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MS068: Edward N. Clarke Papers

Identifier: MS068

Scope and Contents

This collection spans the years from 1951 to 2012. The largest amount of material relates to (1) Dr. Clarke's work in the semiconductor field, including inventions, papers and presentations and work at National Semiconductor Corporation; and (2) his work on solar projects at WPI.

The material is organized in six series: Series I: Ph.D. Thesis and Inventions; Series II: Presentations, Papers, Lecture Notes; Series III: National Semiconductor Corporation; Series IV: Work at WPI; Series V: Reflections, Recognition, Life Story; Series VI: Photographs and DVDs.

In 2010 the American Institute of Physics conducted an all-day oral history interview with Dr. Clarke, the transcript of which can be read in Series V. The DVD is in Series VI.


  • 1951 - 2012

Conditions Governing Access

Permission of archivist

Conditions Governing Use

Copyright restrictions may apply

Biographical / Historical

Dr. Clarke was born in Providence, RI in 1925. After high school, he enrolled at Brown University and was also a Naval Reservist in the Navy V-12 program, an accelerated officer training program during World War II. He received his bachelors degree in engineering at Brown, and served with the Navy in the Pacific soon after the war ended. He returned to the U.S. and studied at Harvard University, receiving Masters degrees in engineering science and applied physics. He returned to Brown to wrok toward a doctorate and during that time married his wife, Vivian, who had graduated from Pembroke College.

He received a Ph.D. in Physics from Brown and in 1950 was hired by Sylvania Electric to move Sylvania into the new semiconductor field. He focused on growing single crystals of germanium and the surface properties of germanium, and invented methods for producing semiconductor transistors. In 1956, Dr. Clarke left Sylvania and helped to create the semiconductor division of Sperry Rand, until 1959 when he and his friend and colleague from Sperry Rand, Bernie Rothlein, formed National Semiconductor Corporation and focused on silicon as the primary material of semiconductors. National Semiconductor mass produced the first simple integrated circuit. National supplied semiconductors for military uses including the minuteman (Intercontinental Ballistic nuclear Missile), and the U.S. Space program, as well as industry.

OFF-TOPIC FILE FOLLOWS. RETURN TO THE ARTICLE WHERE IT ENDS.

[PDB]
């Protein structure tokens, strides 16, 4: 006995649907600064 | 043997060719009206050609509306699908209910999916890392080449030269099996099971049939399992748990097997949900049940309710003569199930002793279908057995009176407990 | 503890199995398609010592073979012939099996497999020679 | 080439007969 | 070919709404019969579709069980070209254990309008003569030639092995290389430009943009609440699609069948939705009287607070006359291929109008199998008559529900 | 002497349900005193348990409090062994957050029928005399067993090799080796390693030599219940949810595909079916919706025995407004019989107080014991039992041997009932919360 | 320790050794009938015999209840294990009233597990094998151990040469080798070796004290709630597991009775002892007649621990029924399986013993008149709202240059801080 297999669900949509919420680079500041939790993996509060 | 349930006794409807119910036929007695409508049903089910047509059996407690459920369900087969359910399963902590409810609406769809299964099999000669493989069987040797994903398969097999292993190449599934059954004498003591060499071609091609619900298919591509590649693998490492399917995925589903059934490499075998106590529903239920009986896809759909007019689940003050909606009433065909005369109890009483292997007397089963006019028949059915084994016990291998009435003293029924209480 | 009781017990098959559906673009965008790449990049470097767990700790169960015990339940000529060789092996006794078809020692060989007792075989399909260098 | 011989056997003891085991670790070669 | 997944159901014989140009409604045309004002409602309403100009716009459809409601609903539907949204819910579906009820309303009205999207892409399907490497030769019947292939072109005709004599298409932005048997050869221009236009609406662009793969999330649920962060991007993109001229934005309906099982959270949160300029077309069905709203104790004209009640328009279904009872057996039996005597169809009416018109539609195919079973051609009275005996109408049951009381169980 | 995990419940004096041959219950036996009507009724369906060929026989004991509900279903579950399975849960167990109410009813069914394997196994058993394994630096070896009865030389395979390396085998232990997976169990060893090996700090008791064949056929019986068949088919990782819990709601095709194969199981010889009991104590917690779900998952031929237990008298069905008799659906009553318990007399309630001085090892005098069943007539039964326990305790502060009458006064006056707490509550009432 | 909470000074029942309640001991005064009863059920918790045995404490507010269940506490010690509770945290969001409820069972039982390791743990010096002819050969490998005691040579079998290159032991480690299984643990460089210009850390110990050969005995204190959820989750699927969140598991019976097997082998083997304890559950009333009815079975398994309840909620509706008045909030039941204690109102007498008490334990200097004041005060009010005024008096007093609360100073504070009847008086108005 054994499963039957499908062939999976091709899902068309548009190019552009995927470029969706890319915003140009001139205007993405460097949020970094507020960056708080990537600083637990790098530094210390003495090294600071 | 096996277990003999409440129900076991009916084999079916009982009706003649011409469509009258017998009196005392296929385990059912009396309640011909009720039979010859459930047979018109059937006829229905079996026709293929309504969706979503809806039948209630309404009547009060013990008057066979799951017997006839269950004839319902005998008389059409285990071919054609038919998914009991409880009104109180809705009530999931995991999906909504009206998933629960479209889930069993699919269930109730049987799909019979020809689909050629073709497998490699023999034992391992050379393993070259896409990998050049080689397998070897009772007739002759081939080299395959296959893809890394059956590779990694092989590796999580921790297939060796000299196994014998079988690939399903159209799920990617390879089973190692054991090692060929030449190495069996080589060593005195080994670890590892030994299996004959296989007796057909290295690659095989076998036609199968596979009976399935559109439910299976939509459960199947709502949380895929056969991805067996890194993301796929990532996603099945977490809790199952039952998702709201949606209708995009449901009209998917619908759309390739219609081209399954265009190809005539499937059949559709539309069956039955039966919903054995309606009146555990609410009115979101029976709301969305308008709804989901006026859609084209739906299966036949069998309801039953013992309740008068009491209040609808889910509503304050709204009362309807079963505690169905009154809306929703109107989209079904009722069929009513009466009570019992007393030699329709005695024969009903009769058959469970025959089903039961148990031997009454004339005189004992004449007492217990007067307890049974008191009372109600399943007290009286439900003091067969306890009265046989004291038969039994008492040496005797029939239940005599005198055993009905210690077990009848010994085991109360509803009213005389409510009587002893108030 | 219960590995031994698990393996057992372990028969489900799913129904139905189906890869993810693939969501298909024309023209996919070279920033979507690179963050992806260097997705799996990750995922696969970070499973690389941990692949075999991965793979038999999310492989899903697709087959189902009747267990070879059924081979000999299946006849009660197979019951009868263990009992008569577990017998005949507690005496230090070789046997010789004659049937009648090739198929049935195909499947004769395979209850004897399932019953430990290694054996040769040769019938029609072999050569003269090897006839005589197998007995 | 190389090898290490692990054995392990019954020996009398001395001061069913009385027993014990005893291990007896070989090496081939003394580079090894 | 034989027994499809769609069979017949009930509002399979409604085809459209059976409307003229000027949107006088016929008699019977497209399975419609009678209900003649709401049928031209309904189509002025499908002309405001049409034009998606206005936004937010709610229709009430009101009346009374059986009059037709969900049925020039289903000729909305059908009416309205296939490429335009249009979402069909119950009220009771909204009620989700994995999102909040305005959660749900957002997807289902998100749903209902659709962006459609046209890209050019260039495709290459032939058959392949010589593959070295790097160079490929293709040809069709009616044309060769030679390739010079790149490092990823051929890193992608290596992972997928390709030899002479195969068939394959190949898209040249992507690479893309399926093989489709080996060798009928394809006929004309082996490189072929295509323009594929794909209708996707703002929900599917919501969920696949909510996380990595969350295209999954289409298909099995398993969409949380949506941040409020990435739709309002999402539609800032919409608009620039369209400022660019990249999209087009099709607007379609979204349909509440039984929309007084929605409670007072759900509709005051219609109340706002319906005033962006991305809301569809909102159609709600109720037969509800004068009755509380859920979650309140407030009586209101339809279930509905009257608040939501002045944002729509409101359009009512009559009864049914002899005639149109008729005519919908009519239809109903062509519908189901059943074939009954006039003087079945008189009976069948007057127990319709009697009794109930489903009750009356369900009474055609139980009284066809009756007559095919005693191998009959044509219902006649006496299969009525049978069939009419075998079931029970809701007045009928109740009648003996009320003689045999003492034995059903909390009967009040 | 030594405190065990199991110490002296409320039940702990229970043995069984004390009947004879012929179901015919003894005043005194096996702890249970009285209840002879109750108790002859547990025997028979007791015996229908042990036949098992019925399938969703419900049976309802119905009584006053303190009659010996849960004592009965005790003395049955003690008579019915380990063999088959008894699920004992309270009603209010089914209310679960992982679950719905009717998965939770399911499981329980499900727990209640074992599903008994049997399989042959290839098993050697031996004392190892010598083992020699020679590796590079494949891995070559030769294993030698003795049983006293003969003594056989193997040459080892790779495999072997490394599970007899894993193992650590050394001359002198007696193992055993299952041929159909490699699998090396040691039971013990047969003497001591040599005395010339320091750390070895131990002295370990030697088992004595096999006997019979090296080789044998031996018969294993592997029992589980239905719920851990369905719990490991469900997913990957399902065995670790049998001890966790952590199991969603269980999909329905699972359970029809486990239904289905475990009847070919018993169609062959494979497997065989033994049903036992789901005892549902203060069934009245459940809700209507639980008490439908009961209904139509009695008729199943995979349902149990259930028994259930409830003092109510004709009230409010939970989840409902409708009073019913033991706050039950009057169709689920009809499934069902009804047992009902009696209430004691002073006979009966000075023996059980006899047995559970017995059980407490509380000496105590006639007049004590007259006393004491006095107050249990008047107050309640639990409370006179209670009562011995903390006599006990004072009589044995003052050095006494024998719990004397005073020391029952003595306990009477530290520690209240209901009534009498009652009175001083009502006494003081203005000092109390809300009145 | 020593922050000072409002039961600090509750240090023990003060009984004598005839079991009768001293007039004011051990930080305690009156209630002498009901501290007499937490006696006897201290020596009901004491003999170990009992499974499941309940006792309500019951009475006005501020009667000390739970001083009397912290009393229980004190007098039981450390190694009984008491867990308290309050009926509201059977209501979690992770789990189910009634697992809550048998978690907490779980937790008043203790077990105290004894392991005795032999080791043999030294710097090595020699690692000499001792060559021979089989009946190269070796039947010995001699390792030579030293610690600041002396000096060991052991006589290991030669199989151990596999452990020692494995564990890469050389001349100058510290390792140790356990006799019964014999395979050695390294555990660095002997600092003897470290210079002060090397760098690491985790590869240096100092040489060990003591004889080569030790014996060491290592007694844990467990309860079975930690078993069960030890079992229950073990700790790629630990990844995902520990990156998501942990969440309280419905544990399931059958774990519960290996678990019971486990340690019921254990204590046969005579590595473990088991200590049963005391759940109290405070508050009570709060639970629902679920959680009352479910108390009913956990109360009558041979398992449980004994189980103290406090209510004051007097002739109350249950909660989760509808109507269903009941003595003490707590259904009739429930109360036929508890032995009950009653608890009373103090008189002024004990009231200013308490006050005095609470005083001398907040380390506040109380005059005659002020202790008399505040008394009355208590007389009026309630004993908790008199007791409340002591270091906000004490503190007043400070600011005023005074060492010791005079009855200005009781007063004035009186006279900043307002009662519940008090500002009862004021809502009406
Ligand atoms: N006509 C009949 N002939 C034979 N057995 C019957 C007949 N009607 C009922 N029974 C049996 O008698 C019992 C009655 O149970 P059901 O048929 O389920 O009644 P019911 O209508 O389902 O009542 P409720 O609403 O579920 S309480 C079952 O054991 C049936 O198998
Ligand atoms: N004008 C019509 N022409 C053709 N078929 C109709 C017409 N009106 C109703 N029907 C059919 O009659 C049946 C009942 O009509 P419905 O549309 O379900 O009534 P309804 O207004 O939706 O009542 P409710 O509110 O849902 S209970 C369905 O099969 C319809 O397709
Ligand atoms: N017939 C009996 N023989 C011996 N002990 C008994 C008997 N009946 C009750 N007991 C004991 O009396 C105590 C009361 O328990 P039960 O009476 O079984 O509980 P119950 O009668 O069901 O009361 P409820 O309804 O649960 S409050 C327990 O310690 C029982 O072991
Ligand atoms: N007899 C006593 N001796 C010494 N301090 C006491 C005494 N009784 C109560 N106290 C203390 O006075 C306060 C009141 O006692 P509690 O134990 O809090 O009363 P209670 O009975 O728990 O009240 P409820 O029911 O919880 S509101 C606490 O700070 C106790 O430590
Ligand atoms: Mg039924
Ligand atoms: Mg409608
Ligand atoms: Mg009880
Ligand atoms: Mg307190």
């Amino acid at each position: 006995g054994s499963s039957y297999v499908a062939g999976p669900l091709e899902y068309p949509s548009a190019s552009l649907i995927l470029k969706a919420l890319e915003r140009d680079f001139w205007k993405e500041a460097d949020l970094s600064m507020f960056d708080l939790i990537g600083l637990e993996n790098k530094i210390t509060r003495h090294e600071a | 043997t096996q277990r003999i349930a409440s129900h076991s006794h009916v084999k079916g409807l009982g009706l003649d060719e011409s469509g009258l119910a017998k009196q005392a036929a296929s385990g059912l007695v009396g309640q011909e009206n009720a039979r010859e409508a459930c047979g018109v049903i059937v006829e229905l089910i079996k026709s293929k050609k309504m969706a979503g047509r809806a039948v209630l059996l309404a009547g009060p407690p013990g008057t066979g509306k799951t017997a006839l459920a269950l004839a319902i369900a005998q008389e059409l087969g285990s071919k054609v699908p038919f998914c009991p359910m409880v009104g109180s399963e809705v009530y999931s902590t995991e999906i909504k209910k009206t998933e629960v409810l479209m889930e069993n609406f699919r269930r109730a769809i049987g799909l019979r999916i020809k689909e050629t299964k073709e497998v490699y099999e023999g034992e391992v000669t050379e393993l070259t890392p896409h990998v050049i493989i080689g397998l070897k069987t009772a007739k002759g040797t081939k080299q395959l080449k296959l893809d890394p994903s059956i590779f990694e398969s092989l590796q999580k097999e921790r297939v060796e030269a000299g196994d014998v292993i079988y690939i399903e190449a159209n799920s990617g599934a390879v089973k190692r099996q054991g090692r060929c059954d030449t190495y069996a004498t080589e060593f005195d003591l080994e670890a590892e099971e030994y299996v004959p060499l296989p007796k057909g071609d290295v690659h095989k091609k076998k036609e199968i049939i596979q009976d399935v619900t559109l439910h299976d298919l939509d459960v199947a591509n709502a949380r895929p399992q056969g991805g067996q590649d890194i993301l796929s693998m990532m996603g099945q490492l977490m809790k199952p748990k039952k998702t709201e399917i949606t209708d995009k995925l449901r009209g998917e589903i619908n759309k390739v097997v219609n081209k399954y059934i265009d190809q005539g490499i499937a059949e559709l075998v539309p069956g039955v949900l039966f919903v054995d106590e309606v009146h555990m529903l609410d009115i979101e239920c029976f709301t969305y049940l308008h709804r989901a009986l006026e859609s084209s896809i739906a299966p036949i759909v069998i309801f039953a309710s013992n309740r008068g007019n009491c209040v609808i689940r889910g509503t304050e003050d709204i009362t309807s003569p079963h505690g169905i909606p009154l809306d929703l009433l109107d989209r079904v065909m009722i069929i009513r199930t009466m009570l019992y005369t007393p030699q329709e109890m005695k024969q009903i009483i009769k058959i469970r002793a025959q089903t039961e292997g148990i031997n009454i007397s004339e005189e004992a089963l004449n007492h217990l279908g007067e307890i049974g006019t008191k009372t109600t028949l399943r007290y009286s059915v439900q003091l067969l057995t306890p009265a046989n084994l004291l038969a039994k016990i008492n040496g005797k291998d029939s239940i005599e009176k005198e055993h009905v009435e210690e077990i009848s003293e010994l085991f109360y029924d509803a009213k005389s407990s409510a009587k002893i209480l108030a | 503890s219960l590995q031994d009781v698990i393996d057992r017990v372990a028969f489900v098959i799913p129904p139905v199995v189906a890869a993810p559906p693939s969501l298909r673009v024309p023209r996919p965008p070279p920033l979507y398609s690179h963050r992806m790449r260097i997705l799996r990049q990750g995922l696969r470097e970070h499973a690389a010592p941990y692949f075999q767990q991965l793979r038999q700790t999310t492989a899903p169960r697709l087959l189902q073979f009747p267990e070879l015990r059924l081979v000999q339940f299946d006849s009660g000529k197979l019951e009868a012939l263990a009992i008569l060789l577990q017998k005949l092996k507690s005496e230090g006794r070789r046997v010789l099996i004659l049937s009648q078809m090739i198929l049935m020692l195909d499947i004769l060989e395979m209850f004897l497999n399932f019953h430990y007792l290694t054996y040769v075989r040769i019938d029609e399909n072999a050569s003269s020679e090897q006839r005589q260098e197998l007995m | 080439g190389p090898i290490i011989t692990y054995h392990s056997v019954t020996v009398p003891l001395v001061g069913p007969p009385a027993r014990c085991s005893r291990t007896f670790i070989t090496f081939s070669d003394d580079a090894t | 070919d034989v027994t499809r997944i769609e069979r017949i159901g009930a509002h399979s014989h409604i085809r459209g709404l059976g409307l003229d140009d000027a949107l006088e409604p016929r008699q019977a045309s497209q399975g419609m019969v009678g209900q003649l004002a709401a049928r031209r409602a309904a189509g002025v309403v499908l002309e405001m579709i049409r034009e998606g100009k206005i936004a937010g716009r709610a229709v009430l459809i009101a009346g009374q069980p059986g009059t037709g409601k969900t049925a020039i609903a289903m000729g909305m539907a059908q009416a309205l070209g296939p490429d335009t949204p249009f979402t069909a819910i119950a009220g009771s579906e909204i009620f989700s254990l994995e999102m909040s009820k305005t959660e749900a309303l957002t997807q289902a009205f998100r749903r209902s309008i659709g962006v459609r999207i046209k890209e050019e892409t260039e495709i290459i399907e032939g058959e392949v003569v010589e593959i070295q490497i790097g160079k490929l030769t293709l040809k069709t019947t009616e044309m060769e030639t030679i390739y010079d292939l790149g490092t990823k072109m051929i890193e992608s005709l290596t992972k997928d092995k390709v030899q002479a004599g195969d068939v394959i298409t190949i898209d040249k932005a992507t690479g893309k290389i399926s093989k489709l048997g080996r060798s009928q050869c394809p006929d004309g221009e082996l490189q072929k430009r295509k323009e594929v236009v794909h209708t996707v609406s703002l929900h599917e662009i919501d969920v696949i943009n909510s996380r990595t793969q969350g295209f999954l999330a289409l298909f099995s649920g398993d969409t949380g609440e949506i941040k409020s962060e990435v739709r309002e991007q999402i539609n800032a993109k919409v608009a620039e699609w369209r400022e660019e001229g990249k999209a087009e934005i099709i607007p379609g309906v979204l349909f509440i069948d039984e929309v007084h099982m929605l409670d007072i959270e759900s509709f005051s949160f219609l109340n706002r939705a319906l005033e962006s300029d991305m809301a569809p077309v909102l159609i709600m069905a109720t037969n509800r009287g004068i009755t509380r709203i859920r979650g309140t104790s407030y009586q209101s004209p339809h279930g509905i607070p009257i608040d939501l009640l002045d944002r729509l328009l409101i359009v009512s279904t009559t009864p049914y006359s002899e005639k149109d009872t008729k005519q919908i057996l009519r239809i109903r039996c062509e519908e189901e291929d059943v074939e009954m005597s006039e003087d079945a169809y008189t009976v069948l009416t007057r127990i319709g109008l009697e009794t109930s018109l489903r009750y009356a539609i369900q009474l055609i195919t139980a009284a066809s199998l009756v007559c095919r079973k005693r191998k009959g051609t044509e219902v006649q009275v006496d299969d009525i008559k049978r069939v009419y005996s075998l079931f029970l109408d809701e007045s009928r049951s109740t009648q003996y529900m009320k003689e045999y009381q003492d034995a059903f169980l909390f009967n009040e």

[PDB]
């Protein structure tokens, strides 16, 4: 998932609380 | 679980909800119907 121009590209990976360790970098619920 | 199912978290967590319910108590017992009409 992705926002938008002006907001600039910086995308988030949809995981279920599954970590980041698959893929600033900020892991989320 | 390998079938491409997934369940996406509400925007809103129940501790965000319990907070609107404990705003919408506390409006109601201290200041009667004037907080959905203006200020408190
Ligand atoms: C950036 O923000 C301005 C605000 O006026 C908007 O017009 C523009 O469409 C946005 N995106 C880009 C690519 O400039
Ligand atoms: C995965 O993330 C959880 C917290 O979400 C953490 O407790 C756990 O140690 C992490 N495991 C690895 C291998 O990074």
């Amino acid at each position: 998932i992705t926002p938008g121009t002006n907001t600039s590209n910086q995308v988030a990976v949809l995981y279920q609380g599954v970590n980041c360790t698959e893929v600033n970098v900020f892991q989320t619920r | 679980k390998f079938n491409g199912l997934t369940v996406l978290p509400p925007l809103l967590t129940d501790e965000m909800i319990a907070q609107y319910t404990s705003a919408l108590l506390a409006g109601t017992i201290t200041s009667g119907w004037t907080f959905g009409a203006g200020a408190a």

In 1965, ready for a new challenge, Dr. Clarke came to Worcester Polytechnic Institute as Associate Dean of the Faculty and Director of Research, and later as Associate Dean of Graduate Studies. For eight years, until he retired from WPI in 1995, he created and ran the Center for Solar Energy and taught applications of solar energy with photovoltaics, teaching totally through undergraduate IQPs (Interactive Qualifying Projects). Projects were also expanded to include MQP (Major Qualifying Project) solar racing car projects and IQPs to include electric vehicles.

After retiring, Dr. Clarke continued to work with WPI on energy-related projects. He also became a member of one of Nichols College Advisory Councils and gave a series of lectures on science and technology. He also lectured on semiconductors at Brown University.


3 Linear Feet

Language of Materials



These are papers of Dr. Edward N. Clarke, co-founder of National Semiconductor Corporation and Director of Research, Associate Dean of Faculty and Director of the Center for Solar Energy at Worcester Polytechnic Institute.

Edward N. Clarke papers
Molly Bruce
Language of description
Script of description
Code for uncoded script

Repository Details

Part of the WPI Manuscript Collections Repository

100 Institute Rd
George C. Gordon Library
Worcester MA 01609 USA